The Texas A&M College of Veterinary Medicine & Biomedical Sciences’ (CVM) Veterinary Medical Teaching Hospital (VMTH) has been recertified as a level II emergency and critical care facility by the Veterinary Emergency & Critical Care Society (VECCS) for its dedication to providing the best care possible for emergency patients.
By recognizing hospitals that meet and exceed the minimum standards and guidelines published, the VECCS hopes to raise the standard of care while also increasing public and professional awareness in the area of veterinary emergency and critical patient care.
The VMTH’s Emergency & Critical Care (ECC) Service was designated as level II for exceeding the minimum requirements for certification under VECCS and being open to patients 24 hours a day, seven days a week, 365 days a year.
“This is a nice way to display the dedication and level of training that we provide through the emergency service here at TAMU,” said Dr. Christine Rutter, a CVM clinical assistant professor and head of the Small Animal Hospital (SAH) Intensive Care Unit (ICU). “It acknowledges that our team is in a category with some of the best hospitals in the country.”
Level II facilities are required to have a dedicated surgical preparation area and keep in stock items such as canine and feline packed red blood cells, central venous catheters, and several medications used in emergency situations.
In addition, the facility must be able to provide nutritional support, both directly to the gut and through the blood stream, and consult with a diplomate of the American College of Veterinary Radiology for the review of diagnostic images when necessary.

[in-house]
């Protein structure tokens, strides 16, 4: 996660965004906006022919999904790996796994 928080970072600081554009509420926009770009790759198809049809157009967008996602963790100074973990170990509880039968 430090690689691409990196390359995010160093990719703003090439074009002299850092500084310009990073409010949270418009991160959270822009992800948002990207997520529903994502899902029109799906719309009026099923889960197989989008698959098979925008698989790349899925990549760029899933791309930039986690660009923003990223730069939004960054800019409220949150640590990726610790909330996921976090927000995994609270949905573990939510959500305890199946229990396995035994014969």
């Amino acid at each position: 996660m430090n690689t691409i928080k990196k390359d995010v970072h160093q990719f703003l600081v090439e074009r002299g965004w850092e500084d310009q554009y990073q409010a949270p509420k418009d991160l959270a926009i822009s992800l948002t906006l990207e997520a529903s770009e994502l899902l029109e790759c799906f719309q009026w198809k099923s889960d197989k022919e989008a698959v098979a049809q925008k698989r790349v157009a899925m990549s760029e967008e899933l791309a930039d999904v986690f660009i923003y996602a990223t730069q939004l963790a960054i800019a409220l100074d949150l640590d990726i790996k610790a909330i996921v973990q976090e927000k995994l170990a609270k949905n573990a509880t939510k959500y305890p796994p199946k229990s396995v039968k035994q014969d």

By meeting all these requirements, the VMTH ensures that the Emergency Service and ICU have all supplies and staff necessary to give patients every chance at recovery. The certification also represents the VMTH’s commitment to a positive environment and team approach.
“I think the best part about bringing your pet to the Texas A&M Emergency & Critical Care Service is that we use a team approach to health care,” Rutter said. “You aren’t just getting the experience and care of the doctor you see; you are getting the care and expertise of a huge technician team and access to a wide variety of specialists who provide the most complete care possible for your pet.”
Texas A&M’s VMTH will display the VECCS certified facility logo for the next two years, after which recertification will be necessary to remain a level II facility.
“I think it’s great that VECCS has found a way to identify practices based on the service and care they are able to provide,” Rutter said. “Our ECC team worked very hard to get the application and certification materials together. It’s a huge effort, but it’s worth it to be able to show people who we are.”
Contact Information: Jennifer Gauntt, Director of Communications, Texas A&M College of Veterinary Medicine & Biomedical Sciences; email@example.com; 979-862-4216